The key to organizational alignment is a habit and a discipline that falls especially to data managers, according to a hypothetical case study presentation at the annual IDMA conference in Philadelphia.
The example was offered by Chuck Fordham, associate statistician, NJM Insurance Group and Marty Frappolli, senior director of knowledge resources, The Institutes, an educational resource for the insurance industry.
The message delivered is that data managers are “ultimate generalists” and critical to guiding business management in a technology landscape that is often driven by outside forces. The more data managers step up and accept tasks in alignment with the mission of the organization, the more likely they’ll earn a seat at the table.
In a typical IT environment, changes in systems are driven by vendors and not prompted by the business itself. In the flow of change, data managers should ask themselves questions that include: does the system align with finance, actuarial, claims, etc.? How do I ensure alignment when changes are vendor driven? Are affected parties eager to draw me in, or do they prefer to work around me?
The answers arrive best for data managers who first and foremost know the organizational mission statement and make themselves a missionary for its cause. Those who don’t know their organization’s mission statement word for word, or know it and don’t believe it, are probably in the wrong job, the speakers said.
Frappoli and Fordham said the greatest opportunity to improve alignment lies with data managers who refute the stereotype of being the gulf that lies between information technology and business leaders. “The attributes of a data manager should make them the go-to member of the organization,” said Fordham. “We usually don’t say no, we try to find a solution to the problem presented to us.”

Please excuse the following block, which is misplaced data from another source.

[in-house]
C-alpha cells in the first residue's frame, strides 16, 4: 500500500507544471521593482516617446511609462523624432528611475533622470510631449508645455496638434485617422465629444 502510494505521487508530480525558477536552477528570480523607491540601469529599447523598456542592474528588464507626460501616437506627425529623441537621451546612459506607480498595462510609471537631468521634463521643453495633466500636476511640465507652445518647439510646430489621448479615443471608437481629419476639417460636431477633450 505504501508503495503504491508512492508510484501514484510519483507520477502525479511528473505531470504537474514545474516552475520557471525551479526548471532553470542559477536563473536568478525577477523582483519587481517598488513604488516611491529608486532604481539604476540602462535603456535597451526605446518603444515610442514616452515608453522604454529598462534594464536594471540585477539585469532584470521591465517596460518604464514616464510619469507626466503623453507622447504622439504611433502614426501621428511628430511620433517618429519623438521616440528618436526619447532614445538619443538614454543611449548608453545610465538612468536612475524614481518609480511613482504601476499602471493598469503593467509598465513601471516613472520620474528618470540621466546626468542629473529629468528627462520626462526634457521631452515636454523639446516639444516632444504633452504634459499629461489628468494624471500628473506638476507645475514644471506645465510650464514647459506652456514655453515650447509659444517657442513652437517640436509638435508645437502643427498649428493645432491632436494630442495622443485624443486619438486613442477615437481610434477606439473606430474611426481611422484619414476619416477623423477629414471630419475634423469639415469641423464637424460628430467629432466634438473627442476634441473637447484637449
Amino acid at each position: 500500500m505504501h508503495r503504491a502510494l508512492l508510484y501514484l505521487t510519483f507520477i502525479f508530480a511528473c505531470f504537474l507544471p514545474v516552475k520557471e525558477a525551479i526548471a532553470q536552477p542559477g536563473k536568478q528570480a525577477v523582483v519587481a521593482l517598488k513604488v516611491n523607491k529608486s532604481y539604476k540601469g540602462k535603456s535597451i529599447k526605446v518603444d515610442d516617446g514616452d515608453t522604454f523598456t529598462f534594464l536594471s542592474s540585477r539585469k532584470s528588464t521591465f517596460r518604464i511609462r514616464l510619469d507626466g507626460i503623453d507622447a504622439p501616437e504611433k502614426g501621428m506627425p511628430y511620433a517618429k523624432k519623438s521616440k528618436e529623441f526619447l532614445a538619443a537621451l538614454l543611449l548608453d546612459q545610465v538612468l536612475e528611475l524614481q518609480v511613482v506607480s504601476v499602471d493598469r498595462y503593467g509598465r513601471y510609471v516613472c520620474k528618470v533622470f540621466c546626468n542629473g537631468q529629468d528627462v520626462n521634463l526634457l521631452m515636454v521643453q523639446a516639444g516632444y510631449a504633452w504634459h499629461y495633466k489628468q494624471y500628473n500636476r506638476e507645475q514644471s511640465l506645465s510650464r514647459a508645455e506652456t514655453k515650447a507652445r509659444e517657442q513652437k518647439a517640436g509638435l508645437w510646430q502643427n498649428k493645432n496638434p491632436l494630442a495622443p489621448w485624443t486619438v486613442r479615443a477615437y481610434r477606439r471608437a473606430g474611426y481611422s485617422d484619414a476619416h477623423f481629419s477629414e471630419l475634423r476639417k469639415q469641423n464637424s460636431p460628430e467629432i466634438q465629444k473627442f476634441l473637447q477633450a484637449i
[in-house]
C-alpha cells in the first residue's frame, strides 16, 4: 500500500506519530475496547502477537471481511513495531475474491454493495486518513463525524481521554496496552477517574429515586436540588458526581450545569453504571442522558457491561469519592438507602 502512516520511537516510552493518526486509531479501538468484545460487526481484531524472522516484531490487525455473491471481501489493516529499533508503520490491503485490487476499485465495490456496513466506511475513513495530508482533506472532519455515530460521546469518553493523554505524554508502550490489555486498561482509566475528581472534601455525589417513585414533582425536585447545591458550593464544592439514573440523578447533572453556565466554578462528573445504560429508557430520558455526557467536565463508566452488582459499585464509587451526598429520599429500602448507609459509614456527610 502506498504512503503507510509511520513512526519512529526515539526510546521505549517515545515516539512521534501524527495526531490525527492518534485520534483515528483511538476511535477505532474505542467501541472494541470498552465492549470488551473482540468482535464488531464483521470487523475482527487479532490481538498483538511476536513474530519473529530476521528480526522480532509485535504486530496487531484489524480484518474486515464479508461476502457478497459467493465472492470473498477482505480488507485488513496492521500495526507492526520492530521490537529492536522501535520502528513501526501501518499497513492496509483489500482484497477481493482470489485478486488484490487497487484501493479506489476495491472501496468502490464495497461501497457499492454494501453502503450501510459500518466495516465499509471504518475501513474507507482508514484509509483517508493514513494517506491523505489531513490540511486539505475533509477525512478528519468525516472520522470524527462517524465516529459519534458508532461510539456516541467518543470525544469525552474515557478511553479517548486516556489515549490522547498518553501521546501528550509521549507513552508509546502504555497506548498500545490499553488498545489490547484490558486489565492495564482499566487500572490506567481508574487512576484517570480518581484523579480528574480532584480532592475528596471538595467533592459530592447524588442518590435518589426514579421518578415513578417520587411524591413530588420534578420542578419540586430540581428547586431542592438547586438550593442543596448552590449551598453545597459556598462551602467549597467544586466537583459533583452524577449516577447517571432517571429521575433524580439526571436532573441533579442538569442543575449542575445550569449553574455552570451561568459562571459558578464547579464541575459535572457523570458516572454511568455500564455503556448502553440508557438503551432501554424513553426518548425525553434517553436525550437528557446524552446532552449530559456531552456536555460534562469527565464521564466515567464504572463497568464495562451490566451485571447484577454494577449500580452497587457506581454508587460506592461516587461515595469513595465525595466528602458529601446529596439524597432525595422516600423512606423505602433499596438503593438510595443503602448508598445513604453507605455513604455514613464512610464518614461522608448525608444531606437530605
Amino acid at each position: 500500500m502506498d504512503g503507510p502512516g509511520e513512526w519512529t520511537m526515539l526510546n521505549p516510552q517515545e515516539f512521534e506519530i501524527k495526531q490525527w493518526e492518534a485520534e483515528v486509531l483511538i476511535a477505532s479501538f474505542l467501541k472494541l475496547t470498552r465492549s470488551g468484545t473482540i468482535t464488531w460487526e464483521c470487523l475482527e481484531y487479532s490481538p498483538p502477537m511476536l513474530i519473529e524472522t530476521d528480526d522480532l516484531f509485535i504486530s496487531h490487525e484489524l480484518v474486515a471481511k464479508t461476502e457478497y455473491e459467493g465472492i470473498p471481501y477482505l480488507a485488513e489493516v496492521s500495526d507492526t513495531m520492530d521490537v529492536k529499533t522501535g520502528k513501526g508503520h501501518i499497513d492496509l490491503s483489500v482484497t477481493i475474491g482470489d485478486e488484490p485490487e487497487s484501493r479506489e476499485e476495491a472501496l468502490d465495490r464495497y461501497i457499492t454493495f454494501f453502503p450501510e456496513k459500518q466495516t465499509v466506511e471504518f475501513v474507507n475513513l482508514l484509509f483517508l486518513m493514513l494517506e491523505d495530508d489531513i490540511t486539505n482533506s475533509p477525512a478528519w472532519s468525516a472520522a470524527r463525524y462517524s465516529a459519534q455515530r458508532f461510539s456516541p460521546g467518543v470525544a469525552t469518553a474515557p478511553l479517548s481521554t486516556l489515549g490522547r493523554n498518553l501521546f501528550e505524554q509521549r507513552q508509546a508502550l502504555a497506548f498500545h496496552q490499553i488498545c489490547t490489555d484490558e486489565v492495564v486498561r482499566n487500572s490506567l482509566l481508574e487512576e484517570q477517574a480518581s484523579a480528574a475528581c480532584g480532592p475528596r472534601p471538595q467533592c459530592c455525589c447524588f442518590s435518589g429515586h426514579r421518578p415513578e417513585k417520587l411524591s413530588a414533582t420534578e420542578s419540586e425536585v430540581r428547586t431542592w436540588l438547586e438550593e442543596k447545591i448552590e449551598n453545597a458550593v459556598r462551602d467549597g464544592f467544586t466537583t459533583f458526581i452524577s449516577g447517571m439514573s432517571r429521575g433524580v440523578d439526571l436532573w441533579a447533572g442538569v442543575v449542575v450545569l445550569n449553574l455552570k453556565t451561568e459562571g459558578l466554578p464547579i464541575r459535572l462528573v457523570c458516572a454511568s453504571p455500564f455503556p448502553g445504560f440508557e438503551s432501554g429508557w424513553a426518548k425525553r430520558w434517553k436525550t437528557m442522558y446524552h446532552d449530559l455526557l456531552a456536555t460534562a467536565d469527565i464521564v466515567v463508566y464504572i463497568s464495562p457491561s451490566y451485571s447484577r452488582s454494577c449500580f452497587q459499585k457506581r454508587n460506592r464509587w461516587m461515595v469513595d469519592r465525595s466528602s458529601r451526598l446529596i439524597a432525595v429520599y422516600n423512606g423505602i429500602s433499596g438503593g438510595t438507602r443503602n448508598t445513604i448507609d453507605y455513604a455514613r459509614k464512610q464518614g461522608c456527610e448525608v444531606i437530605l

It’s as simple as Business 101 and the opportunity every business should teach, said Frappoli. “You bring your manager solutions instead of problems. Conflict is time lost. Everybody except the CEO can have the same job and that job is to make the boss’s job easier.”
Organizational alignment begins with a mission statement, objectives, goals that align with objectives and tactics to make it all work. Data quality, for instance, is something everyone in the organization can relate to and benefit from. In the end, support for programs, such as data quality, serve the broadest need. Even if there are highly skilled people working hard in every department, if they are not working in alignment with the entire organization, there is little to benefit from.
Lone wolves can apply elsewhere, the speakers concluded. “If you are pursuing your own agenda you are not in alignment,” Frappoli. “Even though the organization is not my property, I want to behave as if I was the owner. That’s how you become the go-to person.”
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